How a better workplace-design briefing feeds straight into an organisation’s bottom line
By capturing the necessary detail and insights, a better workplace-design briefing can protect the returns originally intended in its investment in new work space, feeding straight through to your organisation’s bottom line.
My interviewees, including Marcus Hanlon at giant property trust ISPT, Tony Walsh at Toyota Australia, James Woodbury at WPP Asia Pacific and Suzanne Murray-Prior, a specialist in change and activity based working with top-flight, household-name consulting groups overwhelmingly support the premise of the title of this piece. Indeed, in my research to date, I have not come across anyone who doesn’t.
An effective modern workplace, achieved through better workplace-design briefing, can become an organisation’s principal cultural and strategic enabler.
If protecting culture is important to you, a better workplace-design briefing can create a more productive and happier collective space that facilitates new ways in which people can work together, solve problems and innovate.
In many instances, because workplace reputation matters, it can also play an important role in attracting and retaining the kinds of people the organisation wishes to hire.
Investing in space that is dedicated to increasing its collaborative learning capacities — essentially, its future — is arguably then one of the most important investments any organisation can make.
But the quality of a workspace’s outcome in operation is also therefore highly dependent on that of the briefing provided to its designers.
If you are lucky, leaving this task in the hands of a trusted individual alone might work out just fine.
In our view, however, a far more certain way of contributing to sustained workplace engagement is to secure the participation in its early design thinking of the many who will have to move into the new space once it is ready for occupation.
Our task as architects is to get a better return on built space for clients, and in the commercial workspace that means not just getting the maximum out of its floor area, but also its application to the strategic and culture-building aims of the organisation.
In the challenge of creating a workplace-design briefing, we advocate applying the most suitable of new collaborative social workplace technologies to the task, as tools such as wikis are the best ever invented for gathering and disseminating knowledge across a workplace.
Their use in this application will at least guarantee that the obvious improvements and possible future impediments to workplace engagement are not overlooked in the haste to produce a design.
In this, whether you decide to use Shiro Architects or not, I’d like to offer to help out as I have a passion to bring to the work of creating a more-effective design briefing using these tools. (There is more about this here and here.)
I also have relevant first-hand experience to apply to the task through my previous work as an editor on business titles at Fairfax Media, including the Australian Financial Review newspaper and its satellite titles, and in editing the wiki of a significant software development project engaging a team of hundreds in a Big Four Australian bank.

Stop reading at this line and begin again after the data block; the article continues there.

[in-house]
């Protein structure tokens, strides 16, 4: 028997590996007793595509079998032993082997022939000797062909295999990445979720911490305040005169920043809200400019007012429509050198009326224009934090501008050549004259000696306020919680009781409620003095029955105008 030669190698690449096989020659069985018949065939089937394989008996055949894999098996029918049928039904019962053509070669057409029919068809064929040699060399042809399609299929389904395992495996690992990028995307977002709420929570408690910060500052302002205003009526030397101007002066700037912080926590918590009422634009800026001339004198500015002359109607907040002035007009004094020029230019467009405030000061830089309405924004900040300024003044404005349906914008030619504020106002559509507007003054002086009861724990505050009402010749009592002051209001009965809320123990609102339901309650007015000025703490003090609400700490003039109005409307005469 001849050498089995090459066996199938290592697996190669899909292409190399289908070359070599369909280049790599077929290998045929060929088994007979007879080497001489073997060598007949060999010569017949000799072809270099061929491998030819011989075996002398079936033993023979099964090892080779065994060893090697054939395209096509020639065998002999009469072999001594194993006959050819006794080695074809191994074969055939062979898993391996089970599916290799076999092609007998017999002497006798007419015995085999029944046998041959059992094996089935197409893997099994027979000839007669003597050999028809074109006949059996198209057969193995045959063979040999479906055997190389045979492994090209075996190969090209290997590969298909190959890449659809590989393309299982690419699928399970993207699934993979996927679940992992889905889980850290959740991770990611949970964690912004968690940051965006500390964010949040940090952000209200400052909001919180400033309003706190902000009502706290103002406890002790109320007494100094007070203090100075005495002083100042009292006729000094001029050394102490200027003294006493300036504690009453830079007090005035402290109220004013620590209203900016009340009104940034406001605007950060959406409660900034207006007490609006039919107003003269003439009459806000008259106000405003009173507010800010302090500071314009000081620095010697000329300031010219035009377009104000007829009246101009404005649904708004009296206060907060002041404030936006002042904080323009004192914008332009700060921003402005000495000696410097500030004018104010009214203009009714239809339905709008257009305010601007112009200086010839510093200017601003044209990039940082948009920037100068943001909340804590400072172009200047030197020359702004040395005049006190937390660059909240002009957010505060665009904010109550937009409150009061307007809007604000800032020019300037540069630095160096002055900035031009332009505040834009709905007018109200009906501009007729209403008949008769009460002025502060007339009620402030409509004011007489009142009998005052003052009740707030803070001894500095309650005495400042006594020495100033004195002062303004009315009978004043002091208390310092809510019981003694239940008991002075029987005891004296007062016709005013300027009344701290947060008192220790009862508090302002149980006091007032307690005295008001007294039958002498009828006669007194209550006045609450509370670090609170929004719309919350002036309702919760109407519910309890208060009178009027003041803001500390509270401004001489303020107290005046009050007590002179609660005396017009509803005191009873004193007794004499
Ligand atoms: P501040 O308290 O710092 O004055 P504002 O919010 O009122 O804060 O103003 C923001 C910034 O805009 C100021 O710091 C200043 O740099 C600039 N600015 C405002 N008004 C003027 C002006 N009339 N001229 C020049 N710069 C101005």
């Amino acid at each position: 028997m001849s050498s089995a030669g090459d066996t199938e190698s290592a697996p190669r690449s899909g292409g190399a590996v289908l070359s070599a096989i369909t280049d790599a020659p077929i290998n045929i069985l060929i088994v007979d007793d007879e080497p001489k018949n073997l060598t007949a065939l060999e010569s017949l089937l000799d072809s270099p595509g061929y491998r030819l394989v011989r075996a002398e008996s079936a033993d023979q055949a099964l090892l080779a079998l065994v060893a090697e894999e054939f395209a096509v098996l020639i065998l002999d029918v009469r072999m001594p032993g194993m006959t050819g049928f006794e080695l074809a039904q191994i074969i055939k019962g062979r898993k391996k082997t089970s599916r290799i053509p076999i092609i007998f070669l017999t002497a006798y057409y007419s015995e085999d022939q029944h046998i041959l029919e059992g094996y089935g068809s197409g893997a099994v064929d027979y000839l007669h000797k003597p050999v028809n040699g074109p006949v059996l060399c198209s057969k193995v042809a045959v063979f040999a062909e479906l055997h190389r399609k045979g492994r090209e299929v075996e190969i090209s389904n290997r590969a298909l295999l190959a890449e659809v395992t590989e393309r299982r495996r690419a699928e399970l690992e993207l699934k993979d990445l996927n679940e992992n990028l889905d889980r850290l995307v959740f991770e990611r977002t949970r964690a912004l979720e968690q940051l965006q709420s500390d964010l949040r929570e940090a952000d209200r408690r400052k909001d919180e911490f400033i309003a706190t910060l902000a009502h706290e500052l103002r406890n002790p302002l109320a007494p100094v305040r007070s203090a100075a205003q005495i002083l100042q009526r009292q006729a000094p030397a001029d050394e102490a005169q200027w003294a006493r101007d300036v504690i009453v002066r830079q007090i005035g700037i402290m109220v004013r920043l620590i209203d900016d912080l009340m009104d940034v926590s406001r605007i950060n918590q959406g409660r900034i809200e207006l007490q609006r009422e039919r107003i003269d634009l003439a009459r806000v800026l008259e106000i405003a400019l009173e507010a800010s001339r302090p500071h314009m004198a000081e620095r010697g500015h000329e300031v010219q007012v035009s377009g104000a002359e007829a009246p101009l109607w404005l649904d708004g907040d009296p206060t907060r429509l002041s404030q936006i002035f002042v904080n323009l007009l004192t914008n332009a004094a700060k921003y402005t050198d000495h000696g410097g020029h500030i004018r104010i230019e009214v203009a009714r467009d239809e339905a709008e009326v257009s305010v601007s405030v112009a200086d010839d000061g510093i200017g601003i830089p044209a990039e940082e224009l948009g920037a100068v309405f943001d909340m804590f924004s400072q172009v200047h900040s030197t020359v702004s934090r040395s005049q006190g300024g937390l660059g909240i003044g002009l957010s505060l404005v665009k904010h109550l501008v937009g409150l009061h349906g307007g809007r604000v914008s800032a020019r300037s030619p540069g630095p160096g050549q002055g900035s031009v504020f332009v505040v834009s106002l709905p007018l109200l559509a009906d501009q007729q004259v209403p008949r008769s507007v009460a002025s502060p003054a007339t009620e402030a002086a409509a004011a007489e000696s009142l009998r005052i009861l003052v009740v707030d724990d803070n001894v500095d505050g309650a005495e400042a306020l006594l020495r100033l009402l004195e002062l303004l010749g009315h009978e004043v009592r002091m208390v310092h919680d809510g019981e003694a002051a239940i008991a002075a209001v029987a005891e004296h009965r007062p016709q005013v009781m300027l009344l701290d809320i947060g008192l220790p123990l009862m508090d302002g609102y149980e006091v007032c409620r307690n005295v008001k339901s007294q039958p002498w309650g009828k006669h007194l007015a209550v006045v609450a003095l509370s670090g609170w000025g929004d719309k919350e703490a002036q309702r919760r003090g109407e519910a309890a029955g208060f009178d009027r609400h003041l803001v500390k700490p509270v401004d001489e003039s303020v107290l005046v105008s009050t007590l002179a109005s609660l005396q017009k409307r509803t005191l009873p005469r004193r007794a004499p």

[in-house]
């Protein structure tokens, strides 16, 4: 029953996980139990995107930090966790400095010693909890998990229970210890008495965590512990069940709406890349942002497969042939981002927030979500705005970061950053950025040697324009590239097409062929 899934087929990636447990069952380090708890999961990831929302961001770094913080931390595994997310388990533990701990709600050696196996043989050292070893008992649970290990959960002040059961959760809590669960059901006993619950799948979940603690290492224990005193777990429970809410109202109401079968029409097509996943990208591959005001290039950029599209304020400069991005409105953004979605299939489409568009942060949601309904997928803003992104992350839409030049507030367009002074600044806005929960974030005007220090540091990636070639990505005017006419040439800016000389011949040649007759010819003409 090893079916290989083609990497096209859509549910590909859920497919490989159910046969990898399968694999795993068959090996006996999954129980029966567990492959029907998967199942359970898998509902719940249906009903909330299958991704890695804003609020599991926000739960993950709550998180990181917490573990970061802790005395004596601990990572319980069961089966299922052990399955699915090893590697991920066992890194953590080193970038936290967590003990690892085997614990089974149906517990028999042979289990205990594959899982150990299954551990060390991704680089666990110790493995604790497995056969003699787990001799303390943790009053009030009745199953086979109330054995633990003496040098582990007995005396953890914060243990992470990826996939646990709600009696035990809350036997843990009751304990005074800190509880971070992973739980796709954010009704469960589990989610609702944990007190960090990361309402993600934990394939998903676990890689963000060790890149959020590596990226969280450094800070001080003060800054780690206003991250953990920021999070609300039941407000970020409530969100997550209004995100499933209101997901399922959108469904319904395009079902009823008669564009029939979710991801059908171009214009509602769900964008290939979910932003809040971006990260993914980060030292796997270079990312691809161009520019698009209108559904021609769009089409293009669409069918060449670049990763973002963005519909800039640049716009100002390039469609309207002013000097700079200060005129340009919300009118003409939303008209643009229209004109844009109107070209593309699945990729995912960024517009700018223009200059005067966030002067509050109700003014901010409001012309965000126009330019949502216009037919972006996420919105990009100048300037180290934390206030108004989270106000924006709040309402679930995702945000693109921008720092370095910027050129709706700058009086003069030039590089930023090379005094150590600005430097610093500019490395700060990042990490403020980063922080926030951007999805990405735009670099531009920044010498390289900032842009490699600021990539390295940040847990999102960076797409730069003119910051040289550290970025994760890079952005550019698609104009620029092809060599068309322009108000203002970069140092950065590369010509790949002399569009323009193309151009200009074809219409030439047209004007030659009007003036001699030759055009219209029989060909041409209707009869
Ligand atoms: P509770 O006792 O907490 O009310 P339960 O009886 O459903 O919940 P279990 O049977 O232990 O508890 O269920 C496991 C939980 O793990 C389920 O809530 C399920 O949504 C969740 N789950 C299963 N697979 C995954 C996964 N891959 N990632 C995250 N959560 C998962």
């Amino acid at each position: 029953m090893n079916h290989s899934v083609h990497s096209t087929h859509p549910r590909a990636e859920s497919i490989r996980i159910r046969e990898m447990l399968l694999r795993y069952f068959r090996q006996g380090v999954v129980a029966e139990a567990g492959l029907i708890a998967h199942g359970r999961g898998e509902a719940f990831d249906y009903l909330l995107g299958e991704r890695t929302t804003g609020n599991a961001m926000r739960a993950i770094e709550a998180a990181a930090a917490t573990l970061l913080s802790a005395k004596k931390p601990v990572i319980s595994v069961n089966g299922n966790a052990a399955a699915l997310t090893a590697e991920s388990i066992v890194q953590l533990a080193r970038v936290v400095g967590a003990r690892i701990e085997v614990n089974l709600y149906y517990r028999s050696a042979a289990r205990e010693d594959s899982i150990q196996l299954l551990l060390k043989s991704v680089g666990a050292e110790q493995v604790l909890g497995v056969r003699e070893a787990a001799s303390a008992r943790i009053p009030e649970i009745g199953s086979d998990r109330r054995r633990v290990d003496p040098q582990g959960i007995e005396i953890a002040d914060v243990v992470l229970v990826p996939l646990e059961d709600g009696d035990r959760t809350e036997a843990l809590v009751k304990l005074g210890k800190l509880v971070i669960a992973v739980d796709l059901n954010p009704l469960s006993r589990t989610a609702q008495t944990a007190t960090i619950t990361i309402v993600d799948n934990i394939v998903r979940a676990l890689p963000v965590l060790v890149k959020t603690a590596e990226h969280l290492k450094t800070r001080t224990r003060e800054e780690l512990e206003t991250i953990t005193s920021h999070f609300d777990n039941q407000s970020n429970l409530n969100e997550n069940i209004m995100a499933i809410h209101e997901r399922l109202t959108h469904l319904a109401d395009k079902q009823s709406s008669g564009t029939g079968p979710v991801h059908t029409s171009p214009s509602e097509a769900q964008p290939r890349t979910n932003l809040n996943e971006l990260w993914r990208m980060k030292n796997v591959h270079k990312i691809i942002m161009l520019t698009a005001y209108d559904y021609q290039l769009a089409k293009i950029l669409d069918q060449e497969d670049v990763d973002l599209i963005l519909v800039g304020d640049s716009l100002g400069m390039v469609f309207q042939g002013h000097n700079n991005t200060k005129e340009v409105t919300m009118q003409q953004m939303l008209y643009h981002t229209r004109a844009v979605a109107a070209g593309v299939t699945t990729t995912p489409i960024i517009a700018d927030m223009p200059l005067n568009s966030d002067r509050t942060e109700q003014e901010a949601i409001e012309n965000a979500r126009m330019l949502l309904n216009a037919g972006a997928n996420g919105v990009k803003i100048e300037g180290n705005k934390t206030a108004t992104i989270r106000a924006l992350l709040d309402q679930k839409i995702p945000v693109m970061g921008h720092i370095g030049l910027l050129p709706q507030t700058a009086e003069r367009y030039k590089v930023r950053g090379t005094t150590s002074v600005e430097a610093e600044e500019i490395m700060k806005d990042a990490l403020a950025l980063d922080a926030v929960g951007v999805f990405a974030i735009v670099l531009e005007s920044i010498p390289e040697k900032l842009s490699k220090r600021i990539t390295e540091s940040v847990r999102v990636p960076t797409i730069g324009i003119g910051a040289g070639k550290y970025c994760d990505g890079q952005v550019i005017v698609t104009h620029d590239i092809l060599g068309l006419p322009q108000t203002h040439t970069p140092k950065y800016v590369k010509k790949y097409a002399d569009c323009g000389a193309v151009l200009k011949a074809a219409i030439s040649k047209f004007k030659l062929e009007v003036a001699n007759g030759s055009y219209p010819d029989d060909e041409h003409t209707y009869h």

Social workplace technologies used to generate conversations properly seeded by appropriate questions can stimulate the responses necessary to root out what managers most need to know in redesigning a workplace.
They can be monitored to probe for sense, and edited to generate the detailed reports capable of giving architects and workspace designers new and invaluable material to work with, beyond the superficial and readily visible.
Thus, by capturing the necessary detail and insights, the likelihood of protecting the returns originally aimed for in your investment in new space are substantially magnified.
A better workplace-design briefing really can feed straight to the bottom line.
Importantly, this approach offers you ways of adapting your spaces to the needs of your people and their future, not the other way around.
Moreover, because this work is necessarily conducted in real time in the cloud, it can be carried out cost-effectively from almost anywhere.
I am beginning research to put this supposition to the test, and to evaluate the strengths and weaknesses of current workplace design briefing methods, as we can be sure that whatever techniques are currently in use can be improved by more appropriate applications of coming generations of technology.
Contact me if you’d like to know more, or you’d like to participate in my research.
Graham Lauren, director, Shiro Architects: firstname.lastname@example.org; 0416 171724
About this post
This post was originally published at shiroarchitects.com.
About Shiro Architects
Workplace strategy is where building design, modern technology and new ways of working come together to deliver the future of work. Through dedicated research, we aim to understand how to create workplace-design briefings that satisfy the evolving needs of occupants, owners, investors and developers of commercial office space. For organisations looking to use relocation to kick-start change in the ways their teams think and learn, we champion the use of sense-making workplace social technologies applied to this purpose.
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